1. Measurements were made, at 6 h intervals, of urinary nitrogen output and of the activity of some hepatic enzymes in the rat during adaptation from one level of dietary protein to another. The enzymes measured were arginase (EC 188.8.131.52), argininosuccinate lyase (EC 184.108.40.206), argininosuccinate synthetase (EC 220.127.116.11), glutamate dehydrogenase (EC 18.104.22.168) and alanine and aspartate aminotransferases (EC 22.214.171.124 and EC 126.96.36.199).
2. Completeness of urine collection, which was essential for these experiments, was checked by recovery of injected [131I]iodide.
3. When the dietary protein content was reduced from 135 to 45 g casein/kg, the urinary N output and the activities of the hepatic enzymes reached their new steady-state levels in 30 h. The reverse adaptation, from 45 to 135 g casein/kg, was also complete in 30 h.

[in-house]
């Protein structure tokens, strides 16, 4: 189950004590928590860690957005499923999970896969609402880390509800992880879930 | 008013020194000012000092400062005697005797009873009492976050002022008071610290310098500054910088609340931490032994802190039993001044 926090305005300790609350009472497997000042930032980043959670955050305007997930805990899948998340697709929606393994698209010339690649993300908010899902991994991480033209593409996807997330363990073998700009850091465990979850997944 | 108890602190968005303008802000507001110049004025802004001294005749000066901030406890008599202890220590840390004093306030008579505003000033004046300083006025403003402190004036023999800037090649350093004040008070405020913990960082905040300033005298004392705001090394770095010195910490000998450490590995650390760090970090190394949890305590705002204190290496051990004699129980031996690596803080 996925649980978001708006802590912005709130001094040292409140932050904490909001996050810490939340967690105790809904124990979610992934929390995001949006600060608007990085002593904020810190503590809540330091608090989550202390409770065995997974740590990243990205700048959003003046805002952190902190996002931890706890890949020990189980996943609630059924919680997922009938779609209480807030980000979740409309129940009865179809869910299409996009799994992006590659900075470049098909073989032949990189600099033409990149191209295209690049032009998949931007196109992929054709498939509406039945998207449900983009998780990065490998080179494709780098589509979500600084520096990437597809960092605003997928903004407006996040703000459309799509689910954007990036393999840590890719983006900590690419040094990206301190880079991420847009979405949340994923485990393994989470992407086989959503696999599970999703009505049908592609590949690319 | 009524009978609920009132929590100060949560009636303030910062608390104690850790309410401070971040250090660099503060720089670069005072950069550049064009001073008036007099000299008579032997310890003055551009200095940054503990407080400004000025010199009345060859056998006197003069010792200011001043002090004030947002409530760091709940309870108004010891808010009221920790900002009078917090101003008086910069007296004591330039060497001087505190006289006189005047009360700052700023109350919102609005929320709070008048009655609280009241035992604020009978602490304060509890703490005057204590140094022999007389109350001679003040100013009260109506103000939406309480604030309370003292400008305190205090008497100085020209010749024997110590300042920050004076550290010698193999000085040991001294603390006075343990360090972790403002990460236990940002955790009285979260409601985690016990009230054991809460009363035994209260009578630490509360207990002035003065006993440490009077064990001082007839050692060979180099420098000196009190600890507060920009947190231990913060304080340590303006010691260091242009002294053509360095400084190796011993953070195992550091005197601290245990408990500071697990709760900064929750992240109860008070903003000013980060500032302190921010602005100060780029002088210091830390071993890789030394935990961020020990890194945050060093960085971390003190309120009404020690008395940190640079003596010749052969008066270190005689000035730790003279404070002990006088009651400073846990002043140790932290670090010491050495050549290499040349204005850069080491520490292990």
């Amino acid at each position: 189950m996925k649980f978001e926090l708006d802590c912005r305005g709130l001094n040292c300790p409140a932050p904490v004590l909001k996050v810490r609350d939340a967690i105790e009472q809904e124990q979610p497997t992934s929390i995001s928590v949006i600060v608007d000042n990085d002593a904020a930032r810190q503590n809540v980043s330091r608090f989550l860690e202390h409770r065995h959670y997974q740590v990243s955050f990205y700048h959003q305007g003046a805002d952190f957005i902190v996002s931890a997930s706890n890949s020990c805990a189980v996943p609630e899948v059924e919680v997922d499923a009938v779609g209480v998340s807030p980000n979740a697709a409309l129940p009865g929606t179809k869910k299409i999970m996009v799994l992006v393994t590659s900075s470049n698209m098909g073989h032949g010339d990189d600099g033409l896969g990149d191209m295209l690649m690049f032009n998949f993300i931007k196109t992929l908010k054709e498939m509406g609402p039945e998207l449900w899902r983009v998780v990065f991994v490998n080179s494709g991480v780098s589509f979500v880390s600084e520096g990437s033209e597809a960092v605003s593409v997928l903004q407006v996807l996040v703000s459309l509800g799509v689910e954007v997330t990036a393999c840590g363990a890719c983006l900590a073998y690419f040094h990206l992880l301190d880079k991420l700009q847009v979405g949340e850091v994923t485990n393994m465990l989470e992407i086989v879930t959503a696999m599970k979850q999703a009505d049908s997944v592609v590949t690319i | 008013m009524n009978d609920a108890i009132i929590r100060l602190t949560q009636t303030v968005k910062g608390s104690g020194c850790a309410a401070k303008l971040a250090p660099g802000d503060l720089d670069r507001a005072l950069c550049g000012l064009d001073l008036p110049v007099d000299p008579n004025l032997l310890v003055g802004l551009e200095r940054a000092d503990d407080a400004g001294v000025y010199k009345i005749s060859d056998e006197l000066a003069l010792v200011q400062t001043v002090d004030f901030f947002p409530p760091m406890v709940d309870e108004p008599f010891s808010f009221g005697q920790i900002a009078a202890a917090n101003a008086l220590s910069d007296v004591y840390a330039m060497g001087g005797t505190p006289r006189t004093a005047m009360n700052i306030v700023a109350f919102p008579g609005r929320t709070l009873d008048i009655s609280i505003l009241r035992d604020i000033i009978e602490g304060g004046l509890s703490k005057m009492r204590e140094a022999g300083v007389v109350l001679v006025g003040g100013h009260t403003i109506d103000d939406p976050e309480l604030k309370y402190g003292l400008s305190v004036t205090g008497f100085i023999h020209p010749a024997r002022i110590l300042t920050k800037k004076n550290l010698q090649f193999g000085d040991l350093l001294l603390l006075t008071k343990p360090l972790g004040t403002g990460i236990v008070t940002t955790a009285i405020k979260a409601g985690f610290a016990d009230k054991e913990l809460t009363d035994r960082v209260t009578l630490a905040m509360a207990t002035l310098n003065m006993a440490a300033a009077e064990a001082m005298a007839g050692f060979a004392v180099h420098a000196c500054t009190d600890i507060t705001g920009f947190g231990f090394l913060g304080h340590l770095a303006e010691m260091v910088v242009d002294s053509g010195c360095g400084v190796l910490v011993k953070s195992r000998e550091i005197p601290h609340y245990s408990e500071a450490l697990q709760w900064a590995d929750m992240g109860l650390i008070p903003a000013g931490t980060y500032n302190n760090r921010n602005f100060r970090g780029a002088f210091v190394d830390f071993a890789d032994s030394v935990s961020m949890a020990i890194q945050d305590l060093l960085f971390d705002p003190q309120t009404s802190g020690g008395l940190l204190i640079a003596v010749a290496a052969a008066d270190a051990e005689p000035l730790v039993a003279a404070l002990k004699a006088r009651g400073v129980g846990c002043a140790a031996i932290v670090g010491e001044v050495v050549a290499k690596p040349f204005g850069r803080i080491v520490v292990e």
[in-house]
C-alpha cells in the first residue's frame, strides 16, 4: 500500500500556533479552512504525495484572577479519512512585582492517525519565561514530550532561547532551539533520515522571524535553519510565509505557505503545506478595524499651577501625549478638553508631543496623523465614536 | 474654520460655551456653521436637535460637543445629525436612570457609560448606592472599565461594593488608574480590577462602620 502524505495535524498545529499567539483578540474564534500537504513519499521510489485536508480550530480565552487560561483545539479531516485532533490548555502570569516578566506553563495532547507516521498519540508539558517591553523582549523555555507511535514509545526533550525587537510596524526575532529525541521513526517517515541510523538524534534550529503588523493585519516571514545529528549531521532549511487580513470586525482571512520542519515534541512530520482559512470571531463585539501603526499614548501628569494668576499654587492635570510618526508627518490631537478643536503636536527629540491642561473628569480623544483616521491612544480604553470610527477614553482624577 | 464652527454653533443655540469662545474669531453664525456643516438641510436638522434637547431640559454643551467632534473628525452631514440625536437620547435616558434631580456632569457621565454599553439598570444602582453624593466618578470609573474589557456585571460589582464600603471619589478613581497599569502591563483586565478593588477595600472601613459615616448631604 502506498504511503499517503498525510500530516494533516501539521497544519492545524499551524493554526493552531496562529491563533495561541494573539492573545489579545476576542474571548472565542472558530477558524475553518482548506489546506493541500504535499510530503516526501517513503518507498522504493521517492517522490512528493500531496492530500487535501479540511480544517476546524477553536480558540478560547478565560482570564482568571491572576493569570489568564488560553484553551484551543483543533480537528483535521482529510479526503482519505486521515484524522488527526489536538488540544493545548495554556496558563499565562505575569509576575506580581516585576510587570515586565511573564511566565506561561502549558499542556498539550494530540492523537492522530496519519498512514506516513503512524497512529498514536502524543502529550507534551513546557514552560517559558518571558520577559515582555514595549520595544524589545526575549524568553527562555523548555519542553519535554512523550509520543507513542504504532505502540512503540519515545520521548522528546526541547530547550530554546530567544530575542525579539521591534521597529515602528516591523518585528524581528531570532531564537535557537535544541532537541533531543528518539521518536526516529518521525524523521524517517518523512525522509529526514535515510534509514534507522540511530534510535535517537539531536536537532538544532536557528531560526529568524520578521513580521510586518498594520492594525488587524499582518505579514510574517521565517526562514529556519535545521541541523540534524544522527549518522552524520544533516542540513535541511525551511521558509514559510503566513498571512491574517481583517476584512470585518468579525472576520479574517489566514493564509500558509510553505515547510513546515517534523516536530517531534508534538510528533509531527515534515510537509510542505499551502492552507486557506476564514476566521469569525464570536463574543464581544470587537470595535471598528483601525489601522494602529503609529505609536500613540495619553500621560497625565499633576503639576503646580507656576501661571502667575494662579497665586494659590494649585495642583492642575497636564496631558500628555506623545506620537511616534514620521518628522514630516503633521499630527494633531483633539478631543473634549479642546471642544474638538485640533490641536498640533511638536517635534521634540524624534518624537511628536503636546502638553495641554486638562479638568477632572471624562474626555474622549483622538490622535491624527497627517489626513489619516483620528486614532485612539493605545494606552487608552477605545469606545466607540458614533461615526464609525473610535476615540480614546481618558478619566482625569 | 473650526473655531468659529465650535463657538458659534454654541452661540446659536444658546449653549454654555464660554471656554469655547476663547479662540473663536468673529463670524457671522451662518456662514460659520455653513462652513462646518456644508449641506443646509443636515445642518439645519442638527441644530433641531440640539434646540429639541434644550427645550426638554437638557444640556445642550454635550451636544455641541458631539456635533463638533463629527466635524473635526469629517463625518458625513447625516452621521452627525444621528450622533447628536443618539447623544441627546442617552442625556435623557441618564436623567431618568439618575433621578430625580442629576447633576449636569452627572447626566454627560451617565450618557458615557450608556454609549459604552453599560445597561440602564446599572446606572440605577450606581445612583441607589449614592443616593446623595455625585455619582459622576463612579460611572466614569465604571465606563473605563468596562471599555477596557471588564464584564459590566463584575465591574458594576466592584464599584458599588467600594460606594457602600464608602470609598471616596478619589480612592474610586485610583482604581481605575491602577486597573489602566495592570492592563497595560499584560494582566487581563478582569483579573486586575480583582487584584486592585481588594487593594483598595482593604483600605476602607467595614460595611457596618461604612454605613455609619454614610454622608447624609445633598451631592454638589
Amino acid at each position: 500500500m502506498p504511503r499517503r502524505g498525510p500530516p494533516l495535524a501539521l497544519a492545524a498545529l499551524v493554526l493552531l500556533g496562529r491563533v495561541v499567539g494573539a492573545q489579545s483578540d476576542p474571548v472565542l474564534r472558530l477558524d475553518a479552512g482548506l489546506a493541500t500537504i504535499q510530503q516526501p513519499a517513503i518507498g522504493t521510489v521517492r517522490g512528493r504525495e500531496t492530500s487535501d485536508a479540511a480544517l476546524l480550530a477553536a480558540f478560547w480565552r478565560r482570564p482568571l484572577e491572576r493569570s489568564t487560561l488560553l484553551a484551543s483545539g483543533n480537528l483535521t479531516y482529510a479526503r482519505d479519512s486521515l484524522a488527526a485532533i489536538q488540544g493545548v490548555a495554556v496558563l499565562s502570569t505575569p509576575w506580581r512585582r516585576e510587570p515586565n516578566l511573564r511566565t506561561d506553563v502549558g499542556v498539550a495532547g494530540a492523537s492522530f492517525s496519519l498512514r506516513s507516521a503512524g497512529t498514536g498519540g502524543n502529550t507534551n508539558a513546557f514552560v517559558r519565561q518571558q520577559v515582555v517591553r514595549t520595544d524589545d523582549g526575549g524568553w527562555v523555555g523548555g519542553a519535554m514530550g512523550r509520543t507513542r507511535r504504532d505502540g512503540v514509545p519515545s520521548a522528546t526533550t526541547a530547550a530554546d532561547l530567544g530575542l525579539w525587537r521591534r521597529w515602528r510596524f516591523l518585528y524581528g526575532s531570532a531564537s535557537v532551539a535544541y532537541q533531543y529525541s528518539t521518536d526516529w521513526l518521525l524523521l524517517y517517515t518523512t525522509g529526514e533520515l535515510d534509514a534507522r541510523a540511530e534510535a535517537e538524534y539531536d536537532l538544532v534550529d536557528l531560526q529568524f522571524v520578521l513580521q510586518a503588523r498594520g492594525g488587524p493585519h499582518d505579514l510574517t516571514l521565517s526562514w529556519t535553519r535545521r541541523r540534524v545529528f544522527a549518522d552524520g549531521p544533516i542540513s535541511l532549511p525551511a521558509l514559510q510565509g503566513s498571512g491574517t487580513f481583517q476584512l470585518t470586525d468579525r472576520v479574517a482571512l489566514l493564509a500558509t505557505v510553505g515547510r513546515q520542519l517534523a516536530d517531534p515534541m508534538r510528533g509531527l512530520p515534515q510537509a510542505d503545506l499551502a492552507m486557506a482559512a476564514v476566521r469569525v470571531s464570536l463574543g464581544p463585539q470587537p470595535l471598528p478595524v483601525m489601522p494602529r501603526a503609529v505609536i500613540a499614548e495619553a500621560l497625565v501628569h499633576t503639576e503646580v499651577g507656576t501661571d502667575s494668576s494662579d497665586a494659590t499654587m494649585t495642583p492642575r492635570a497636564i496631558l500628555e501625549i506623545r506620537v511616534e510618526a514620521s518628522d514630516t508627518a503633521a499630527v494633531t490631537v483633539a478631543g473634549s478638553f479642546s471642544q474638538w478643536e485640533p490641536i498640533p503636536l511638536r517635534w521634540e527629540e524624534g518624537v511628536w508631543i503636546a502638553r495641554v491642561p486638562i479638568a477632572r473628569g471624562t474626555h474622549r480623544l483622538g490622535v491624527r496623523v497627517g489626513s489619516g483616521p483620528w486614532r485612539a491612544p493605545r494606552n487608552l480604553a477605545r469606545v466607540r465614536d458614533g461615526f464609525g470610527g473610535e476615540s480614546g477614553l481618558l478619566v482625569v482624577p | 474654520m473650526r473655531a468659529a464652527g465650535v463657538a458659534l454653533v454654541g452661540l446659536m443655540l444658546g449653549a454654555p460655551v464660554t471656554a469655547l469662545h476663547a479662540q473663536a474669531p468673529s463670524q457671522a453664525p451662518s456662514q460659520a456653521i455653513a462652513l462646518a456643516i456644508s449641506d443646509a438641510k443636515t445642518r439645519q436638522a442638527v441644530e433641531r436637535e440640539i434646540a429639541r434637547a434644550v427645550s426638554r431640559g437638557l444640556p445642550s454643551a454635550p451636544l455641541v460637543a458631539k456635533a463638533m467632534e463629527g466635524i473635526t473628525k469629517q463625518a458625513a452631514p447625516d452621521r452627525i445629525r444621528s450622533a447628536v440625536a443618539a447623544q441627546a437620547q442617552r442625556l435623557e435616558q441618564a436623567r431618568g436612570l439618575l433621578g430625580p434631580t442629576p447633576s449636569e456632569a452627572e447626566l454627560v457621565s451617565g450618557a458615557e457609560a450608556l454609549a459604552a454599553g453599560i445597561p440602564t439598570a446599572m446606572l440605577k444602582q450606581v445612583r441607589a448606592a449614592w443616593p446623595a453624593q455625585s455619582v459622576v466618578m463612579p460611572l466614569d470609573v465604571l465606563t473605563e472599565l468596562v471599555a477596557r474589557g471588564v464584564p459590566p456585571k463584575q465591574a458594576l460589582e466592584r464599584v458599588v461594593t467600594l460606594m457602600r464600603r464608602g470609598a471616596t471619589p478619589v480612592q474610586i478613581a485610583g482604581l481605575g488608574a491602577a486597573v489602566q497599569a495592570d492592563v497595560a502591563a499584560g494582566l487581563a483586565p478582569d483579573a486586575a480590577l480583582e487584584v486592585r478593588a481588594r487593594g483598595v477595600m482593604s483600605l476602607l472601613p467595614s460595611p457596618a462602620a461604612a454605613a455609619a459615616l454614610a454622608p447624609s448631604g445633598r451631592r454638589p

4. The rate of change of enzyme activity and the final activity as percentage of initial activity were very similar for all six enzymes, suggesting a common control mechanism. The calculated half-lives of the enzymes were of the order of 7 h, which is very much shorter than those found by previous workers.
5. There was no simple relationship between the activity of the urea cycle enzymes and the amount of N excreted. When an equal amount of gelatin was substituted for casein the N output was doubled but there was no change in the activity of the liver enzymes.
6. The results suggest that the activity of the urea cycle enzymes depends in part on the amount of N available for excretion after the demands for synthesis have been met. The enzymes, however, appear to be present in excess so that an increased N load was not necessarily accompanied by an increase in enzyme activity.